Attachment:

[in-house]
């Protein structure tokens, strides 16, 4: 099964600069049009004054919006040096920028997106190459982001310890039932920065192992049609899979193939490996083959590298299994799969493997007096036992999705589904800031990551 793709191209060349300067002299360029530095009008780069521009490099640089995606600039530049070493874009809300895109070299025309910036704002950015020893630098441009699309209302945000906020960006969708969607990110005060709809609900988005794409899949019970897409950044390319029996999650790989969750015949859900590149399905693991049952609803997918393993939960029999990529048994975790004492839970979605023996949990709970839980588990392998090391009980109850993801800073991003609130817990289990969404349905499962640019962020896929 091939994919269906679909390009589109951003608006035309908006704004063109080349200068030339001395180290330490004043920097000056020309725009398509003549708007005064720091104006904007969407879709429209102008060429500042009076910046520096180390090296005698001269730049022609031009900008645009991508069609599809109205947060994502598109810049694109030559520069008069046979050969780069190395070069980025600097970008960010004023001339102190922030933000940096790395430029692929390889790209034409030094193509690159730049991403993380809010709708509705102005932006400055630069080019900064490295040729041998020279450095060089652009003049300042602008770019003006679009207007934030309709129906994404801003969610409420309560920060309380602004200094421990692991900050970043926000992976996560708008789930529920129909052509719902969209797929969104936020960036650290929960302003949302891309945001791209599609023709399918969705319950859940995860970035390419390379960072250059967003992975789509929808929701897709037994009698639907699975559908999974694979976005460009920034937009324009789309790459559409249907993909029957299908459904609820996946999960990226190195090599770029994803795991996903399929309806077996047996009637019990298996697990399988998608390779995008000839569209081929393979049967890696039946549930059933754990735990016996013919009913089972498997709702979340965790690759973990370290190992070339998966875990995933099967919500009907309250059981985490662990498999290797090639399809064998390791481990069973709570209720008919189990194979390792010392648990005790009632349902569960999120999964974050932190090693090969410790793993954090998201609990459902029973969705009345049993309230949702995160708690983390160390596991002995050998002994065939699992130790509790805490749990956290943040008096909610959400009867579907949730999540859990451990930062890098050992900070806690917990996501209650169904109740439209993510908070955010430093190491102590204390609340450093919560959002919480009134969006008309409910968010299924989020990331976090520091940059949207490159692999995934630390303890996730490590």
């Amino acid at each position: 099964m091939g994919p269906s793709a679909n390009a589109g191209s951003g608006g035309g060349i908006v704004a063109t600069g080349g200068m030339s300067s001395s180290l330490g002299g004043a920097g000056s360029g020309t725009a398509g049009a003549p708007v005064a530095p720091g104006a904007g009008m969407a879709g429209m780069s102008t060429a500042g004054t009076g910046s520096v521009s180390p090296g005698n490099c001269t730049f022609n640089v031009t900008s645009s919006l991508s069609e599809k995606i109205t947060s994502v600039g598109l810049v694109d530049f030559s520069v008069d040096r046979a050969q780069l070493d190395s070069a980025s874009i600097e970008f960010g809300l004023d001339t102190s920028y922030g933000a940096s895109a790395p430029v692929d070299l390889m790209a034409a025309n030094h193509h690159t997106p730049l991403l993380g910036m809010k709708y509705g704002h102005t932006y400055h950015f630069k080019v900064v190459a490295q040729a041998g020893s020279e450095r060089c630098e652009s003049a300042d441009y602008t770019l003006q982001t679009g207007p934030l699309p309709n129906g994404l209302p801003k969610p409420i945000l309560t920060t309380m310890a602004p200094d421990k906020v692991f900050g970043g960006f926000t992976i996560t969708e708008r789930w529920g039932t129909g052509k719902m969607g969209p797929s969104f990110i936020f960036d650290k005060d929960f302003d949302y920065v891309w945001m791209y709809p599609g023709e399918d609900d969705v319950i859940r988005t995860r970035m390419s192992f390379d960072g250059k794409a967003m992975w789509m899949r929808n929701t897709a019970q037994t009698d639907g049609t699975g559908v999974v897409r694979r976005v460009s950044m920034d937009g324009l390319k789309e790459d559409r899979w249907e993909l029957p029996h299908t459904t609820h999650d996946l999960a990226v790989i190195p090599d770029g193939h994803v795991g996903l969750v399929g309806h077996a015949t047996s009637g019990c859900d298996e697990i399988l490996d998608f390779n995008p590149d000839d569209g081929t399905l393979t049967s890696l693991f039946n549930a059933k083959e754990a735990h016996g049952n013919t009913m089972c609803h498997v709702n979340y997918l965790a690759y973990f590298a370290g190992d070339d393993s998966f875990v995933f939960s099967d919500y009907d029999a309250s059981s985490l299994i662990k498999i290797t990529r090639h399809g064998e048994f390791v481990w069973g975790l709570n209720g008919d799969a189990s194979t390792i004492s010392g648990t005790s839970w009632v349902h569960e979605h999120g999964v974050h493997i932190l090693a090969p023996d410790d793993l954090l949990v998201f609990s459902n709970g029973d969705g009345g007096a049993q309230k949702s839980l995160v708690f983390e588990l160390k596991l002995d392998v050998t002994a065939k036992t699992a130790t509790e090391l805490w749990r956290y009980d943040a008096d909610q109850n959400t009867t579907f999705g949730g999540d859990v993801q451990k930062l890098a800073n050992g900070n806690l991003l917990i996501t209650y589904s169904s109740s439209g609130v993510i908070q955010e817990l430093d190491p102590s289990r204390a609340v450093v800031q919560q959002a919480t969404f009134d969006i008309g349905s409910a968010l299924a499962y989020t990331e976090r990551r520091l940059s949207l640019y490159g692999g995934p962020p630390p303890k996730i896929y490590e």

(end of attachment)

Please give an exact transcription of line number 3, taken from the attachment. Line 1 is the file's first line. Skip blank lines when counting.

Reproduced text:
């Amino acid at each position: 099964m091939g994919p269906s793709a679909n390009a589109g191209s951003g608006g035309g060349i908006v704004a063109t600069g080349g200068m030339s300067s001395s180290l330490g002299g004043a920097g000056s360029g020309t725009a398509g049009a003549p708007v005064a530095p720091g104006a904007g009008m969407a879709g429209m780069s102008t060429a500042g004054t009076g910046s520096v521009s180390p090296g005698n490099c001269t730049f022609n640089v031009t900008s645009s919006l991508s069609e599809k995606i109205t947060s994502v600039g598109l810049v694109d530049f030559s520069v008069d040096r046979a050969q780069l070493d190395s070069a980025s874009i600097e970008f960010g809300l004023d001339t102190s920028y922030g933000a940096s895109a790395p430029v692929d070299l390889m790209a034409a025309n030094h193509h690159t997106p730049l991403l993380g910036m809010k709708y509705g704002h102005t932006y400055h950015f630069k080019v900064v190459a490295q040729a041998g020893s020279e450095r060089c630098e652009s003049a300042d441009y602008t770019l003006q982001t679009g207007p934030l699309p309709n129906g994404l209302p801003k969610p409420i945000l309560t920060t309380m310890a602004p200094d421990k906020v692991f900050g970043g960006f926000t992976i996560t969708e708008r789930w529920g039932t129909g052509k719902m969607g969209p797929s969104f990110i936020f960036d650290k005060d929960f302003d949302y920065v891309w945001m791209y709809p599609g023709e399918d609900d969705v319950i859940r988005t995860r970035m390419s192992f390379d960072g250059k794409a967003m992975w789509m899949r929808n929701t897709a019970q037994t009698d639907g049609t699975g559908v999974v897409r694979r976005v460009s950044m920034d937009g324009l390319k789309e790459d559409r899979w249907e993909l029957p029996h299908t459904t609820h999650d996946l999960a990226v790989i190195p090599d770029g193939h994803v795991g996903l969750v399929g309806h077996a015949t047996s009637g019990c859900d298996e697990i399988l490996d998608f390779n995008p590149d000839d569209g081929t399905l393979t049967s890696l693991f039946n549930a059933k083959e754990a735990h016996g049952n013919t009913m089972c609803h498997v709702n979340y997918l965790a690759y973990f590298a370290g190992d070339d393993s998966f875990v995933f939960s099967d919500y009907d029999a309250s059981s985490l299994i662990k498999i290797t990529r090639h399809g064998e048994f390791v481990w069973g975790l709570n209720g008919d799969a189990s194979t390792i004492s010392g648990t005790s839970w009632v349902h569960e979605h999120g999964v974050h493997i932190l090693a090969p023996d410790d793993l954090l949990v998201f609990s459902n709970g029973d969705g009345g007096a049993q309230k949702s839980l995160v708690f983390e588990l160390k596991l002995d392998v050998t002994a065939k036992t699992a130790t509790e090391l805490w749990r956290y009980d943040a008096d909610q109850n959400t009867t579907f999705g949730g999540d859990v993801q451990k930062l890098a800073n050992g900070n806690l991003l917990i996501t209650y589904s169904s109740s439209g609130v993510i908070q955010e817990l430093d190491p102590s289990r204390a609340v450093v800031q919560q959002a919480t969404f009134d969006i008309g349905s409910a968010l299924a499962y989020t990331e976090r990551r520091l940059s949207l640019y490159g692999g995934p962020p630390p303890k996730i896929y490590e």